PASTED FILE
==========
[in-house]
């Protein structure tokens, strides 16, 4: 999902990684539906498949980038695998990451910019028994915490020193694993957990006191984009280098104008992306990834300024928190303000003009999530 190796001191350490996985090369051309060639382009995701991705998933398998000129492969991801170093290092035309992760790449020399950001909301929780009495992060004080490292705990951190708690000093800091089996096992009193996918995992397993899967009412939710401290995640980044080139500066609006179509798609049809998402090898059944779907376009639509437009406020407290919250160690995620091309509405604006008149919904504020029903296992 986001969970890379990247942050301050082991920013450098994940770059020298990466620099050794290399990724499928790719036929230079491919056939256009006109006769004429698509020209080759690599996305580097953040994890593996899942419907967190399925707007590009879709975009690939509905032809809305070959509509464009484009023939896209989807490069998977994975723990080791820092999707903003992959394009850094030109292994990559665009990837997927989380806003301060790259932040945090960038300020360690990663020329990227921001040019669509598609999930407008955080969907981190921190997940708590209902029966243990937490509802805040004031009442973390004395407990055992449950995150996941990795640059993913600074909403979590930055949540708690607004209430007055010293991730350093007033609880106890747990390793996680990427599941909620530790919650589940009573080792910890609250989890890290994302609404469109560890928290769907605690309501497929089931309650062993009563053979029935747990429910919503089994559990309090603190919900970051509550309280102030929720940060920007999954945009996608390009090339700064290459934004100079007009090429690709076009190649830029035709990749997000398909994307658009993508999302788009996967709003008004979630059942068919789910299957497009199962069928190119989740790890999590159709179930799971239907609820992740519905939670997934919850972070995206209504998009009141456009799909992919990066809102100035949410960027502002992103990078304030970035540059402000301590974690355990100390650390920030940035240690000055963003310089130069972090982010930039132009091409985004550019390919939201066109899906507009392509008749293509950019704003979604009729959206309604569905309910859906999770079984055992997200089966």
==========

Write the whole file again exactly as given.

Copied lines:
[in-house]
């Protein structure tokens, strides 16, 4: 999902990684539906498949980038695998990451910019028994915490020193694993957990006191984009280098104008992306990834300024928190303000003009999530 190796001191350490996985090369051309060639382009995701991705998933398998000129492969991801170093290092035309992760790449020399950001909301929780009495992060004080490292705990951190708690000093800091089996096992009193996918995992397993899967009412939710401290995640980044080139500066609006179509798609049809998402090898059944779907376009639509437009406020407290919250160690995620091309509405604006008149919904504020029903296992 986001969970890379990247942050301050082991920013450098994940770059020298990466620099050794290399990724499928790719036929230079491919056939256009006109006769004429698509020209080759690599996305580097953040994890593996899942419907967190399925707007590009879709975009690939509905032809809305070959509509464009484009023939896209989807490069998977994975723990080791820092999707903003992959394009850094030109292994990559665009990837997927989380806003301060790259932040945090960038300020360690990663020329990227921001040019669509598609999930407008955080969907981190921190997940708590209902029966243990937490509802805040004031009442973390004395407990055992449950995150996941990795640059993913600074909403979590930055949540708690607004209430007055010293991730350093007033609880106890747990390793996680990427599941909620530790919650589940009573080792910890609250989890890290994302609404469109560890928290769907605690309501497929089931309650062993009563053979029935747990429910919503089994559990309090603190919900970051509550309280102030929720940060920007999954945009996608390009090339700064290459934004100079007009090429690709076009190649830029035709990749997000398909994307658009993508999302788009996967709003008004979630059942068919789910299957497009199962069928190119989740790890999590159709179930799971239907609820992740519905939670997934919850972070995206209504998009009141456009799909992919990066809102100035949410960027502002992103990078304030970035540059402000301590974690355990100390650390920030940035240690000055963003310089130069972090982010930039132009091409985004550019390919939201066109899906507009392509008749293509950019704003979604009729959206309604569905309910859906999770079984055992997200089966």